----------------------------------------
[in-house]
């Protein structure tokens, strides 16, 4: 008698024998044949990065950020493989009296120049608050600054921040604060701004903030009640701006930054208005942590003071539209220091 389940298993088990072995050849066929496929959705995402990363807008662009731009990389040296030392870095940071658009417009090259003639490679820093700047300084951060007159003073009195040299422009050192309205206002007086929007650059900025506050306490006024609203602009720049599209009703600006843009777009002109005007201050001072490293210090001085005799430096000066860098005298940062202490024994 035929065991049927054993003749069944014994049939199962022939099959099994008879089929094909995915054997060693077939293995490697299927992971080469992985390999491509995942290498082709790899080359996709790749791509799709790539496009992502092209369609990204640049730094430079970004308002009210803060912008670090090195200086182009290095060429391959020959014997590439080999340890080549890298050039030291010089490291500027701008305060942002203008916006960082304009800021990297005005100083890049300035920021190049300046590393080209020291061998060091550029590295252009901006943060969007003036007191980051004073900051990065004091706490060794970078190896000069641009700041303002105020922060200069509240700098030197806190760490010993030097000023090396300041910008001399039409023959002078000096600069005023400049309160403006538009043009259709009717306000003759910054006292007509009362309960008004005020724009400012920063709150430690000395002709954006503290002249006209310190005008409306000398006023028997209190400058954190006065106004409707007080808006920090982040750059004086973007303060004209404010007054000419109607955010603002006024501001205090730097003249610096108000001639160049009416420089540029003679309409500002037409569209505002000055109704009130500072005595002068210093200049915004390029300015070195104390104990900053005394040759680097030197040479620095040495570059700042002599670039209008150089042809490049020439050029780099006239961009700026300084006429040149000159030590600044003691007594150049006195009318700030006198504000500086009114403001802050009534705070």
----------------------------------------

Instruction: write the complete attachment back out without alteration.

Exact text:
[in-house]
């Protein structure tokens, strides 16, 4: 008698024998044949990065950020493989009296120049608050600054921040604060701004903030009640701006930054208005942590003071539209220091 389940298993088990072995050849066929496929959705995402990363807008662009731009990389040296030392870095940071658009417009090259003639490679820093700047300084951060007159003073009195040299422009050192309205206002007086929007650059900025506050306490006024609203602009720049599209009703600006843009777009002109005007201050001072490293210090001085005799430096000066860098005298940062202490024994 035929065991049927054993003749069944014994049939199962022939099959099994008879089929094909995915054997060693077939293995490697299927992971080469992985390999491509995942290498082709790899080359996709790749791509799709790539496009992502092209369609990204640049730094430079970004308002009210803060912008670090090195200086182009290095060429391959020959014997590439080999340890080549890298050039030291010089490291500027701008305060942002203008916006960082304009800021990297005005100083890049300035920021190049300046590393080209020291061998060091550029590295252009901006943060969007003036007191980051004073900051990065004091706490060794970078190896000069641009700041303002105020922060200069509240700098030197806190760490010993030097000023090396300041910008001399039409023959002078000096600069005023400049309160403006538009043009259709009717306000003759910054006292007509009362309960008004005020724009400012920063709150430690000395002709954006503290002249006209310190005008409306000398006023028997209190400058954190006065106004409707007080808006920090982040750059004086973007303060004209404010007054000419109607955010603002006024501001205090730097003249610096108000001639160049009416420089540029003679309409500002037409569209505002000055109704009130500072005595002068210093200049915004390029300015070195104390104990900053005394040759680097030197040479620095040495570059700042002599670039209008150089042809490049020439050029780099006239961009700026300084006429040149000159030590600044003691007594150049006195009318700030006198504000500086009114403001802050009534705070």